A PFD should normally contain the following information about the plant process.
- Main process equipment’s with reference tag numbers, name. Process operating and design conditions are also usually provided.
- Main process streams are normally provided with reference stream numbers. It should be noted that streams are different than lines and stream numbers are not related to line numbers in any way. The streams that normally do not have any flow are indicated with an abbreviation NNF (Normally No Flow).
- Basic process data for each stream is sometimes given in the PFD against each stream number. This includes data such as operating temperature, pressure, flowrates, compositions etc. for each process stream. Sometimes, this process data is represented for each stream number, in a separate drawing known as heat and mass balance. Design conditions for a stream are not normally indicated in a PFD.
- Important isolation valves are also indicated in the PFD. Not all manual valves appear in the P&ID, only a few which can improve the understanding of a process from the PFD. Some valves are indicated as normally closed or locked closed depending on requirement.
- Automatic valves – motor operated valves / emergency shutdown valves / control valves appear on the PFD without the associated tag numbers. The purpose is better description of process. Associated control elements are also represented very briefly on the PFD.
- Notes are added wherever required to improve the understanding of the process from PFD.
- Legend is a list of symbols used on the PFD with brief explanation. This ‘legend’ can appear on each sheet of PFDs or can appear on a single sheet with other sheets referring to a ‘Legend Sheet’.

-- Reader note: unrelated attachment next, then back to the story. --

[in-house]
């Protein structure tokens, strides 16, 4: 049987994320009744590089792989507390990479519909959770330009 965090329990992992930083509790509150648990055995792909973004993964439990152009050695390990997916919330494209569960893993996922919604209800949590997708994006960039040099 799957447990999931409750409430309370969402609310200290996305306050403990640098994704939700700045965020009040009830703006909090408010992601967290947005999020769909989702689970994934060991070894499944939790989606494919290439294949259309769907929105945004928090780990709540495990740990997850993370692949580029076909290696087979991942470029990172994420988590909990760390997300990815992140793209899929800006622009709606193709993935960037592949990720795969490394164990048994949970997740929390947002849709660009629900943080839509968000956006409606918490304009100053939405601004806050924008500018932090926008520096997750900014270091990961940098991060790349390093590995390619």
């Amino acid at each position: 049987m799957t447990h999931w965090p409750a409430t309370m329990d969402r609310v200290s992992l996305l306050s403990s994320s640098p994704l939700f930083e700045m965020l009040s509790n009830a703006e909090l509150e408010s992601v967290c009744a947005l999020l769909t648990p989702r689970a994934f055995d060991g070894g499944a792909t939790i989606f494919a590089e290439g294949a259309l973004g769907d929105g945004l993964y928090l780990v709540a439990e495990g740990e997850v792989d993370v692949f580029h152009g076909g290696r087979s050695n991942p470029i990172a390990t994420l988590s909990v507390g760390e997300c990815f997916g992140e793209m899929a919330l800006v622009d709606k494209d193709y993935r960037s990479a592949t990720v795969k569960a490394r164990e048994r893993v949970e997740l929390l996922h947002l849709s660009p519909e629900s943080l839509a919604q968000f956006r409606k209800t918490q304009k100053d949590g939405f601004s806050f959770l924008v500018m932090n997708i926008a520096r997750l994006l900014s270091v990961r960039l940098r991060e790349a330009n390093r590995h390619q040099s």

- Interconnections from one PFD sheet to another are used for process streams and instrument control signals to maintain continuity between different drawings.
Some items which appear on the P&ID but may not appear on the PFD are – safety valves, detailed instruments, lines, fittings, drains vents and tag numbers for all of them.
A variation of the process flow diagram is a utility flow diagram (UFD) which captures the essence of utilities required for the process such as, steam, nitrogen, water etc.
Process flow diagram example
The process flow diagram below depicts a single chemical engineering unit process known as an amine treating plant:
On the other hand, a Piping and Instrument Diagram (P&ID) is more technical, describing mechanical details for piping designers, electrical engineers, instrument engineers and other technical experts who need this detail more than they need process details. P&IDs take the conceptual aspects of a PFD and add detail about the equipment, process sequence, process and utility piping, bypass lines, instruments, valves, vents, drains and other items.
Article Source : Instreng Wikipedia; LucidChart